Photo by Gueorgui Tcherednitchenko
President Obama signed the JOBS Act into law on April 5, 2012 amid much fanfare and optimism. Small and medium sized fast-growing technology companies and their executives were especially sanguine about this new act as it appeared that it would provide access to much-needed additional expansion capital. These companies were still reeling from the recession and the substantial reduction in available venture capital financing, and they saw the JOBS Act as a potentially positive event. A little more than two years later, has this initial optimism proved to be warranted? Let’s take a look at some of the provisions of the Act.
A new regulatory structure for crowdfunding was initially the most anticipated provision of the JOBS Act. I never believed that crowdfunding would be as beneficial as some people did, but I hoped that it could provide some additional access to capital for smaller companies which were starved for funds. Unfortunately we are still waiting for the SEC’s final crowdfunding regulations. The SEC appears to be caught between two complaining factions here – one which thinks the proposed rules are too restrictive and won’t work, and one which thinks Continue Reading
In late August, Nasdaq announced changes to their annual listing fees. Generally, the fees will increase effective January 1, 2015, but Nasdaq is also adopting an all-inclusive annual fee and eliminating its quarterly fees. The new annual fee will now include fees related to listing additional shares, record-keeping changes, and substitution listing events. The all-inclusive fee is optional for issuers until January 1, 2018 at which point it becomes mandatory.
Issuers have a choice to make. Option #1 – An issuer can do nothing and continue to pay an annual fee as well as pay the quarterly fees to list additional shares. Under this method, an issuer will experience increased 2015 fees ranging from 0% to 40% depending on how many shares an issuer has outstanding. Generally, the largest increases are for issuers with less than 10 million shares outstanding (14% increase) and for issuers with more than 100 million shares outstanding (40% if there are between 100 and 125 million shares outstanding and 25% if there are more than 150 million shares outstanding). Think of this option as the same as flying on an airplane. You get a seat (usually), but if you want anything else you need to pay.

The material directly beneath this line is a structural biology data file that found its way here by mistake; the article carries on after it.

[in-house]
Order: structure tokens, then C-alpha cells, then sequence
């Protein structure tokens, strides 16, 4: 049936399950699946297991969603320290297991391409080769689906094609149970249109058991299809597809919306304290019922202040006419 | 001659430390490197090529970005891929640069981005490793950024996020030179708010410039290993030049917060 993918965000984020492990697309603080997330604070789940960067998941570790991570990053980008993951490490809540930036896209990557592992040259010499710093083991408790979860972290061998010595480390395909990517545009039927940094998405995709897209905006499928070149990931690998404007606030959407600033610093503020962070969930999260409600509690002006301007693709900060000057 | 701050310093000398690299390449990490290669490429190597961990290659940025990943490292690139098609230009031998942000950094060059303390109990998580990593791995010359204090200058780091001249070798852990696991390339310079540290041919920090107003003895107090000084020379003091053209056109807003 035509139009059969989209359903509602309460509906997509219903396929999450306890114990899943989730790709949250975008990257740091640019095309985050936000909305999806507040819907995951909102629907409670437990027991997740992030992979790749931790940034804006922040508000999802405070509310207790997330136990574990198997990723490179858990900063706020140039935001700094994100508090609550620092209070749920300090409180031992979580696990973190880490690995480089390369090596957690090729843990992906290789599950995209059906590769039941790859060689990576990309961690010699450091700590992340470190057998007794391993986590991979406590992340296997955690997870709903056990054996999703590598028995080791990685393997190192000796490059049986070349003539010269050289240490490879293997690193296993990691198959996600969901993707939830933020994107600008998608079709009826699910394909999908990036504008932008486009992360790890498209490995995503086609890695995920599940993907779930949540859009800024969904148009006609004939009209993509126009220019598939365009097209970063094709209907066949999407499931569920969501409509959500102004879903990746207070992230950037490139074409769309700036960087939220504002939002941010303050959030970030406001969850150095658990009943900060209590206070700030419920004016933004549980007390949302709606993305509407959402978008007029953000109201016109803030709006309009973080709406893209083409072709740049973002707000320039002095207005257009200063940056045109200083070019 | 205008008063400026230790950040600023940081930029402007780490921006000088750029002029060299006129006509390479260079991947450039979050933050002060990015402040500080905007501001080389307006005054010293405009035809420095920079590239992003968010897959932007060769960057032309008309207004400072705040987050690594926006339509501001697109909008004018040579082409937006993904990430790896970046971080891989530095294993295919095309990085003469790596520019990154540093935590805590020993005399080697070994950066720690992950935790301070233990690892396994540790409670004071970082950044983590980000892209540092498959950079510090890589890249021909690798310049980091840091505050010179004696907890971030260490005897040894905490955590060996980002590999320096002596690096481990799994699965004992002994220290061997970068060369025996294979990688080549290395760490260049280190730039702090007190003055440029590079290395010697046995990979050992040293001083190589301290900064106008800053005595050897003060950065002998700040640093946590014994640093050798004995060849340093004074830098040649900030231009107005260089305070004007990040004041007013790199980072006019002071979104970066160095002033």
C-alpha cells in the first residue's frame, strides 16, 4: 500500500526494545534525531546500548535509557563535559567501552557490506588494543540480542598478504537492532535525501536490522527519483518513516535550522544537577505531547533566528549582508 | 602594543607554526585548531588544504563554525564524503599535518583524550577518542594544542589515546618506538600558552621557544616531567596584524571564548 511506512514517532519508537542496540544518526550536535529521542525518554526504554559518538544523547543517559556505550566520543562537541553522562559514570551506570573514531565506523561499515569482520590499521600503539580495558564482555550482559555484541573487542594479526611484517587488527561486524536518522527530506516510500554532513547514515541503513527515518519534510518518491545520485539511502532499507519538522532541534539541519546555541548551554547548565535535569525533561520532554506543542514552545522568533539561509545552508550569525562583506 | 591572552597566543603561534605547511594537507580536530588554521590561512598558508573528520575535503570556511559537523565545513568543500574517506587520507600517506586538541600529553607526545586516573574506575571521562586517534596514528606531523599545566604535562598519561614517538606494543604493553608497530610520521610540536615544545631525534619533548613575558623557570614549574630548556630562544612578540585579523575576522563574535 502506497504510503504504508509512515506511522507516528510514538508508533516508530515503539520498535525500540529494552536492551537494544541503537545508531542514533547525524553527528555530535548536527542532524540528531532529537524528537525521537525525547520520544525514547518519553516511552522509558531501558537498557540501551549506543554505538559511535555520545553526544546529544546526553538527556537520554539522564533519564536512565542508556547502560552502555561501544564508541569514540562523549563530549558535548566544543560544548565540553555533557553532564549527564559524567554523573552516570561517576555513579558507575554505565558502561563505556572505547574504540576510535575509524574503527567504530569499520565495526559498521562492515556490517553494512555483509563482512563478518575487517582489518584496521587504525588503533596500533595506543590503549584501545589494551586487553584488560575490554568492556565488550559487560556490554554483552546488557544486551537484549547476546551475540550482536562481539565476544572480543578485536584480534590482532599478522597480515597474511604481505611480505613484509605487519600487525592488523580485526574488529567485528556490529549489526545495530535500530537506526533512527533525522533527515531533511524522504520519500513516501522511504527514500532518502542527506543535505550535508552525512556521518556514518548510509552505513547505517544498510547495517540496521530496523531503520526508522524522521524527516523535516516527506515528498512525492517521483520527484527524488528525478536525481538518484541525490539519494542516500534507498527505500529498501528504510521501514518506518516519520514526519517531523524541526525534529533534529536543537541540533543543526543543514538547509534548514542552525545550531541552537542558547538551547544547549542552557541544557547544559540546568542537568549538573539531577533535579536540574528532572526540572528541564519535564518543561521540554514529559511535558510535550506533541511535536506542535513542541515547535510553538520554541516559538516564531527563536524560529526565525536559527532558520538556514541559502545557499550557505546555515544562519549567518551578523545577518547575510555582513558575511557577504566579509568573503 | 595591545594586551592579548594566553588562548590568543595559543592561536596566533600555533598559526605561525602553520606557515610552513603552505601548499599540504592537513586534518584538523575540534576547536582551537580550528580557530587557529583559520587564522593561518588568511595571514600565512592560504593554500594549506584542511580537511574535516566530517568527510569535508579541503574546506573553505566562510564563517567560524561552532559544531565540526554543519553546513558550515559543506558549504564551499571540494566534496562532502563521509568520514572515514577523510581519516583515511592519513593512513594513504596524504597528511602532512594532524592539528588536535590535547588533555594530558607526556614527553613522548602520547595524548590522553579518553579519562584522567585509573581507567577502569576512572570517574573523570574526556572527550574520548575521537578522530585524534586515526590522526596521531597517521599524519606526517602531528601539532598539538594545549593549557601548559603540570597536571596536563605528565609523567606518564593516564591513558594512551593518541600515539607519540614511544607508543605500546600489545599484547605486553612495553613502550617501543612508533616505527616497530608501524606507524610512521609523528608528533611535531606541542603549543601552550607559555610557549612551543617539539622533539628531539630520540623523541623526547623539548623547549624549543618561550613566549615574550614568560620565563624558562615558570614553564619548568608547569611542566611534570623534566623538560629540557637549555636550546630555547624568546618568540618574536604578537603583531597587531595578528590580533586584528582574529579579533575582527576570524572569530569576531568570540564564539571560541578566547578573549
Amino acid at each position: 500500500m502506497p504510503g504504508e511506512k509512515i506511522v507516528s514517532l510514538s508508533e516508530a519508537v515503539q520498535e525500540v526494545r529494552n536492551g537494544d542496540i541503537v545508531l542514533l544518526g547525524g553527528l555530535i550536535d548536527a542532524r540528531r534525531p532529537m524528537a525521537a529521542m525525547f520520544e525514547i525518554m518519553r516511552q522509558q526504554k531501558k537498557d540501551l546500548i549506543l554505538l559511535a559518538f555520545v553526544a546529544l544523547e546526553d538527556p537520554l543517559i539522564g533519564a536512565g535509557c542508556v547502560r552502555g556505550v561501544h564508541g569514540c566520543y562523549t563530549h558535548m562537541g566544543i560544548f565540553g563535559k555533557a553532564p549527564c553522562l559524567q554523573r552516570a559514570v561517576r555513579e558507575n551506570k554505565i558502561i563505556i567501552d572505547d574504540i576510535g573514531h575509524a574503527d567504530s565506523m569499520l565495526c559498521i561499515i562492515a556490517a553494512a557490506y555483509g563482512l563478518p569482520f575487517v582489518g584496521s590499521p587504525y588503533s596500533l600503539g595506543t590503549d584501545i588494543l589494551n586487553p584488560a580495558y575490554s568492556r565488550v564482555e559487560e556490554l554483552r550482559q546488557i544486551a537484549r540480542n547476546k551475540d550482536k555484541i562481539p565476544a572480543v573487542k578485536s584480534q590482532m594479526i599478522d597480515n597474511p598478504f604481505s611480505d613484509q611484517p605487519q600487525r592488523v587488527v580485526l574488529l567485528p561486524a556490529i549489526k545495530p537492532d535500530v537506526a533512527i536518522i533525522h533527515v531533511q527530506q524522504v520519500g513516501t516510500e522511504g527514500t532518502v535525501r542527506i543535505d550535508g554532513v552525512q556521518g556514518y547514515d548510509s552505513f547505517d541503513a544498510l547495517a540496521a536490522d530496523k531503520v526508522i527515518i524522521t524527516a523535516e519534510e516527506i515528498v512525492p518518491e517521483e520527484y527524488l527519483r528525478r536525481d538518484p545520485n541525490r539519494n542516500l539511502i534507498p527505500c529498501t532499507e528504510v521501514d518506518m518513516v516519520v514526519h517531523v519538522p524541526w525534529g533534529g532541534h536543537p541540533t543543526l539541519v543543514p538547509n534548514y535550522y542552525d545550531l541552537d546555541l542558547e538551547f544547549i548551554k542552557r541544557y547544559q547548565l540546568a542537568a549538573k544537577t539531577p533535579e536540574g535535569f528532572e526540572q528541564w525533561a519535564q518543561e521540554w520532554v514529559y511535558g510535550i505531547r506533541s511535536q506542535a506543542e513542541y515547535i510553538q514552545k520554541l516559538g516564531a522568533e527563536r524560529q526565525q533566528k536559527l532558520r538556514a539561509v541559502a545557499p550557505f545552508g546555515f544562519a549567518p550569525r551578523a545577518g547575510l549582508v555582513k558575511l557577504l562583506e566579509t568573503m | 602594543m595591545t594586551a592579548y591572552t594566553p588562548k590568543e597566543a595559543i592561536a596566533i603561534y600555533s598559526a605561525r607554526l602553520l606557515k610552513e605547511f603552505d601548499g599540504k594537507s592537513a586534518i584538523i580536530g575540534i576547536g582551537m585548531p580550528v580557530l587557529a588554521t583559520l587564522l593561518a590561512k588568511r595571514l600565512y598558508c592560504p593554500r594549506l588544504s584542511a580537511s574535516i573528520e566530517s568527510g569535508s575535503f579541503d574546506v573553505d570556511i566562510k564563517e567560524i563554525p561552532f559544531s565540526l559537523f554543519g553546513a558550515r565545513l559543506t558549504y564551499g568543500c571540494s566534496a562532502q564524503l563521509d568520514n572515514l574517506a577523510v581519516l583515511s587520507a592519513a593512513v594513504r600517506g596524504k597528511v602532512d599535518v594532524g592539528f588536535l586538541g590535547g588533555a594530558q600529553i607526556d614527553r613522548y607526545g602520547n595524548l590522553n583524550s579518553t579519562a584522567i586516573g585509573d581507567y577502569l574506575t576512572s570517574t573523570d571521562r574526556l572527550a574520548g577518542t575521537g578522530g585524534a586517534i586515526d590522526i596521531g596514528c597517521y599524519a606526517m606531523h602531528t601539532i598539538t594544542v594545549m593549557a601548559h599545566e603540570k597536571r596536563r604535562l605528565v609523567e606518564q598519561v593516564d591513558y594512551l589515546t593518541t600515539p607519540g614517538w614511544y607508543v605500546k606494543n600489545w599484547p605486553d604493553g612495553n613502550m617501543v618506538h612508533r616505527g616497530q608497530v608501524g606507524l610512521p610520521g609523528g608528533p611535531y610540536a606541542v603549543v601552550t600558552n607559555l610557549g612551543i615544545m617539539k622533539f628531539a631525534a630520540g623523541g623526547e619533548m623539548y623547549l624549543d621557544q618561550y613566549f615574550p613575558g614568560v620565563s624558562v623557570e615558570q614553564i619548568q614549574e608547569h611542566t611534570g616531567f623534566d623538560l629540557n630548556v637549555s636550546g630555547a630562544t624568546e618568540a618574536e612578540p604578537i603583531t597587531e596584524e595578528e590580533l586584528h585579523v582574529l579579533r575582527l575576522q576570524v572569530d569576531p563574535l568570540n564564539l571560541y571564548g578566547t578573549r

Option #2 – Elect to Continue Reading
A few months ago, the U.S. Court of Appeals for the D.C. Circuit upheld portions of Section 1502 of the Dodd-Frank Wall Street Reform and Consumer Protection Act, known as the “conflicts mineral rule.” The rule, enacted by Congress in July of 2010,requires certain public companies to provide disclosures about the use of specific conflict minerals supplied by the Democratic Republic of Congo (DRC) and nine neighboring countries. In the D.C. Circuit case, the National Association of Manufacturers, or NAM, challenged the SECs final rule implementing the conflicts mineral rule, raising Administrative Procedure Act, Exchange Act, and First Amendment claims. The D.C. Circuit agreed with NAM on its third claim and held that the final rule violates the First Amendment to the extent the rule requires regulated companies to report to the SEC and to post on their publically available websites information on any of their products that have not been found to be “DRC conflict free.” Despite this adverse ruling, the SEC made it clear that the conflicts minerals rule is here to stay: in a statement on the effect of the D.C. Circuit’s decision, the SEC communicated its expectation that public companies continue to comply with those deadlines and substantive requirements of the rule that the D.C. Circuit’s decision did not affect. So, what is the conflicts mineral rule, how far does it reach, and what are public companies doing to comply?